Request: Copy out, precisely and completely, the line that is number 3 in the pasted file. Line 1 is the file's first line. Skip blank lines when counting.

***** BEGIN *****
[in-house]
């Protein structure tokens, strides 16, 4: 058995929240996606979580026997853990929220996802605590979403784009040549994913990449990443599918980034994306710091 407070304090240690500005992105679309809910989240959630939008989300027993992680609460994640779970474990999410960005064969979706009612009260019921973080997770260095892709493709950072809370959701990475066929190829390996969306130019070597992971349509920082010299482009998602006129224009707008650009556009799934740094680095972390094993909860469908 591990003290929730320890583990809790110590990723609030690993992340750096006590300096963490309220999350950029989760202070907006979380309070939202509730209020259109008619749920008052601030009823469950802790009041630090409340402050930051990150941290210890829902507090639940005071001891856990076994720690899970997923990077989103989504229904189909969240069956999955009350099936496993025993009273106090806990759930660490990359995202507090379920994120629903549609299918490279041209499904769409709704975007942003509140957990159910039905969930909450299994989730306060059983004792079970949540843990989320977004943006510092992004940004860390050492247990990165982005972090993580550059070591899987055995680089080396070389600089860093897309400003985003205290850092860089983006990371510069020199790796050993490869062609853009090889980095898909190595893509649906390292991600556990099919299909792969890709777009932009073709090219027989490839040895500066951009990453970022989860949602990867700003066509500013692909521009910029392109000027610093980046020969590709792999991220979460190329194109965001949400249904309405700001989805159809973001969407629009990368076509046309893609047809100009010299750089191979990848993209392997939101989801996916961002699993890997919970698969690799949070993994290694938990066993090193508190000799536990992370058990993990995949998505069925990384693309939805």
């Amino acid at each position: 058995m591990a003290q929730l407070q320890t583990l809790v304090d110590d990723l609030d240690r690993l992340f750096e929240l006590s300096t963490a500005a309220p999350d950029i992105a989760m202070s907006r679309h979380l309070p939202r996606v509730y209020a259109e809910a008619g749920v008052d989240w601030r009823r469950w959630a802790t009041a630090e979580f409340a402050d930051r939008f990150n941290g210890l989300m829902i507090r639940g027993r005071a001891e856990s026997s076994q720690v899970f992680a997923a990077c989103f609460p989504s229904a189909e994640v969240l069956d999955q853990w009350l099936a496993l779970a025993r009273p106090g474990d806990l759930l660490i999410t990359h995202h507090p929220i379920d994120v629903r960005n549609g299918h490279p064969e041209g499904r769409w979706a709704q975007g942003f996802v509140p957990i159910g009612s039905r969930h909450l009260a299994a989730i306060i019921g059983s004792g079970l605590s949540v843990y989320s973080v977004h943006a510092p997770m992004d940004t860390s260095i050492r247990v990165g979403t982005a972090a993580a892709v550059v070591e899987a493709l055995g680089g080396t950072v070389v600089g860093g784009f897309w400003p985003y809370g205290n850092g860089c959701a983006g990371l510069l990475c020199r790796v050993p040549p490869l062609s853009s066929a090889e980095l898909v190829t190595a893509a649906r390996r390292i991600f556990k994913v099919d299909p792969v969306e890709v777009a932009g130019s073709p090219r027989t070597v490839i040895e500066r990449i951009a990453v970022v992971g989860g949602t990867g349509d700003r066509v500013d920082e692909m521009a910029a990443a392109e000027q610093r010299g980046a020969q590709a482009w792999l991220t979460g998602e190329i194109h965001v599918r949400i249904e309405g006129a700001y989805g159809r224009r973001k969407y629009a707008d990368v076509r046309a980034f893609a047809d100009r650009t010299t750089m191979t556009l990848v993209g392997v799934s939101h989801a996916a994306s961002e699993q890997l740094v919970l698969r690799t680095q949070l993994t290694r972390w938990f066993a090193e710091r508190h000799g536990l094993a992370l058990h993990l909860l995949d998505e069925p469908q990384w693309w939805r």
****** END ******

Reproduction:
């Amino acid at each position: 058995m591990a003290q929730l407070q320890t583990l809790v304090d110590d990723l609030d240690r690993l992340f750096e929240l006590s300096t963490a500005a309220p999350d950029i992105a989760m202070s907006r679309h979380l309070p939202r996606v509730y209020a259109e809910a008619g749920v008052d989240w601030r009823r469950w959630a802790t009041a630090e979580f409340a402050d930051r939008f990150n941290g210890l989300m829902i507090r639940g027993r005071a001891e856990s026997s076994q720690v899970f992680a997923a990077c989103f609460p989504s229904a189909e994640v969240l069956d999955q853990w009350l099936a496993l779970a025993r009273p106090g474990d806990l759930l660490i999410t990359h995202h507090p929220i379920d994120v629903r960005n549609g299918h490279p064969e041209g499904r769409w979706a709704q975007g942003f996802v509140p957990i159910g009612s039905r969930h909450l009260a299994a989730i306060i019921g059983s004792g079970l605590s949540v843990y989320s973080v977004h943006a510092p997770m992004d940004t860390s260095i050492r247990v990165g979403t982005a972090a993580a892709v550059v070591e899987a493709l055995g680089g080396t950072v070389v600089g860093g784009f897309w400003p985003y809370g205290n850092g860089c959701a983006g990371l510069l990475c020199r790796v050993p040549p490869l062609s853009s066929a090889e980095l898909v190829t190595a893509a649906r390996r390292i991600f556990k994913v099919d299909p792969v969306e890709v777009a932009g130019s073709p090219r027989t070597v490839i040895e500066r990449i951009a990453v970022v992971g989860g949602t990867g349509d700003r066509v500013d920082e692909m521009a910029a990443a392109e000027q610093r010299g980046a020969q590709a482009w792999l991220t979460g998602e190329i194109h965001v599918r949400i249904e309405g006129a700001y989805g159809r224009r973001k969407y629009a707008d990368v076509r046309a980034f893609a047809d100009r650009t010299t750089m191979t556009l990848v993209g392997v799934s939101h989801a996916a994306s961002e699993q890997l740094v919970l698969r690799t680095q949070l993994t290694r972390w938990f066993a090193e710091r508190h000799g536990l094993a992370l058990h993990l909860l995949d998505e069925p469908q990384w693309w939805r």